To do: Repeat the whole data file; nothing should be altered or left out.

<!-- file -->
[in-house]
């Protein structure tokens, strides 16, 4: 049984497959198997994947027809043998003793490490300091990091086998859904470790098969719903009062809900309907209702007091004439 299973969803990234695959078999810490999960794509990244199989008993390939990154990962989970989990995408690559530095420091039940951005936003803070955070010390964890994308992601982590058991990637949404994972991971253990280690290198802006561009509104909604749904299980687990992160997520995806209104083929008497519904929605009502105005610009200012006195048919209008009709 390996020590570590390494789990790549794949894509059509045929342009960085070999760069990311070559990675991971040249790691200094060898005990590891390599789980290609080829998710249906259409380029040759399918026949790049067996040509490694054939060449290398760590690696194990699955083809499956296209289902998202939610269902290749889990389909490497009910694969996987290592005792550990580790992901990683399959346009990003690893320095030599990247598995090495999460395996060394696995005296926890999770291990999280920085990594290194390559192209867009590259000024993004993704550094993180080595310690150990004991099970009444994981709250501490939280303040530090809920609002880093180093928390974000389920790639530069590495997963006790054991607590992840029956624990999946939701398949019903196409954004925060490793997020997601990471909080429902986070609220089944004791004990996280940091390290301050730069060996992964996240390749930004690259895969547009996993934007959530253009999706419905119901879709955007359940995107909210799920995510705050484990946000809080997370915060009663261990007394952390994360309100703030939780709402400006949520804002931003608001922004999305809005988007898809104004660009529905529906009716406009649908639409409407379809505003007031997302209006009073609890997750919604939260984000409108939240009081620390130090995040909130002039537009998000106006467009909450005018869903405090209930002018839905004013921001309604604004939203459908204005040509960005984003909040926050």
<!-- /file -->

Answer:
[in-house]
């Protein structure tokens, strides 16, 4: 049984497959198997994947027809043998003793490490300091990091086998859904470790098969719903009062809900309907209702007091004439 299973969803990234695959078999810490999960794509990244199989008993390939990154990962989970989990995408690559530095420091039940951005936003803070955070010390964890994308992601982590058991990637949404994972991971253990280690290198802006561009509104909604749904299980687990992160997520995806209104083929008497519904929605009502105005610009200012006195048919209008009709 390996020590570590390494789990790549794949894509059509045929342009960085070999760069990311070559990675991971040249790691200094060898005990590891390599789980290609080829998710249906259409380029040759399918026949790049067996040509490694054939060449290398760590690696194990699955083809499956296209289902998202939610269902290749889990389909490497009910694969996987290592005792550990580790992901990683399959346009990003690893320095030599990247598995090495999460395996060394696995005296926890999770291990999280920085990594290194390559192209867009590259000024993004993704550094993180080595310690150990004991099970009444994981709250501490939280303040530090809920609002880093180093928390974000389920790639530069590495997963006790054991607590992840029956624990999946939701398949019903196409954004925060490793997020997601990471909080429902986070609220089944004791004990996280940091390290301050730069060996992964996240390749930004690259895969547009996993934007959530253009999706419905119901879709955007359940995107909210799920995510705050484990946000809080997370915060009663261990007394952390994360309100703030939780709402400006949520804002931003608001922004999305809005988007898809104004660009529905529906009716406009649908639409409407379809505003007031997302209006009073609890997750919604939260984000409108939240009081620390130090995040909130002039537009998000106006467009909450005018869903405090209930002018839905004013921001309604604004939203459908204005040509960005984003909040926050």